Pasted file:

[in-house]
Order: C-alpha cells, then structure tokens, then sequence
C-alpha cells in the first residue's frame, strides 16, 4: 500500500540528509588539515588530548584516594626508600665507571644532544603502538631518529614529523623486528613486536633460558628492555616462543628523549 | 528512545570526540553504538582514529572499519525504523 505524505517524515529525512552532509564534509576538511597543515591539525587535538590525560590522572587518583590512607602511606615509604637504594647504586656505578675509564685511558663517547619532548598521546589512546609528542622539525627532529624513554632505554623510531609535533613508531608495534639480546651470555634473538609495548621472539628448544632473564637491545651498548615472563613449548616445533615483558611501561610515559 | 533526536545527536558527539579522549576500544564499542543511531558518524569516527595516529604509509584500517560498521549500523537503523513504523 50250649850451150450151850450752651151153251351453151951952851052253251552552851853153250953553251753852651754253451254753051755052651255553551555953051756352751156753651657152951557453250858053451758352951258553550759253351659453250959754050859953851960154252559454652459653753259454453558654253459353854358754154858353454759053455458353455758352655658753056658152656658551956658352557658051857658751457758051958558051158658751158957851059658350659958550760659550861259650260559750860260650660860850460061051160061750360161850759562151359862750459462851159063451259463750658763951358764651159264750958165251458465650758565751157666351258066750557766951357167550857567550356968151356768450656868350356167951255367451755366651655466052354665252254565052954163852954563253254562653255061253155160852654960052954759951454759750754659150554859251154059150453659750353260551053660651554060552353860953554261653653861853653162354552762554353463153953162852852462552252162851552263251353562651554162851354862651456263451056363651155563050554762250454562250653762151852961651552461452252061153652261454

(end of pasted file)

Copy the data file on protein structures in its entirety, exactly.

[in-house]
Order: C-alpha cells, then structure tokens, then sequence
C-alpha cells in the first residue's frame, strides 16, 4: 500500500540528509588539515588530548584516594626508600665507571644532544603502538631518529614529523623486528613486536633460558628492555616462543628523549 | 528512545570526540553504538582514529572499519525504523 505524505517524515529525512552532509564534509576538511597543515591539525587535538590525560590522572587518583590512607602511606615509604637504594647504586656505578675509564685511558663517547619532548598521546589512546609528542622539525627532529624513554632505554623510531609535533613508531608495534639480546651470555634473538609495548621472539628448544632473564637491545651498548615472563613449548616445533615483558611501561610515559 | 533526536545527536558527539579522549576500544564499542543511531558518524569516527595516529604509509584500517560498521549500523537503523513504523 50250649850451150450151850450752651151153251351453151951952851052253251552552851853153250953553251753852651754253451254753051755052651255553551555953051756352751156753651657152951557453250858053451758352951258553550759253351659453250959754050859953851960154252559454652459653753259454453558654253459353854358754154858353454759053455458353455758352655658753056658152656658551956658352557658051857658751457758051958558051158658751158957851059658350659958550760659550861259650260559750860260650660860850460061051160061750360161850759562151359862750459462851159063451259463750658763951358764651159264750958165251458465650758565751157666351258066750557766951357167550857567550356968151356768450656868350356167951255367451755366651655466052354665252254565052954163852954563253254562653255061253155160852654960052954759951454759750754659150554859251154059150453659750353260551053660651554060552353860953554261653653861853653162354552762554353463153953162852852462552252162851552263251353562651554162851354862651456263451056363651155563050554762250454562250653762151852961651552461452252061153652261454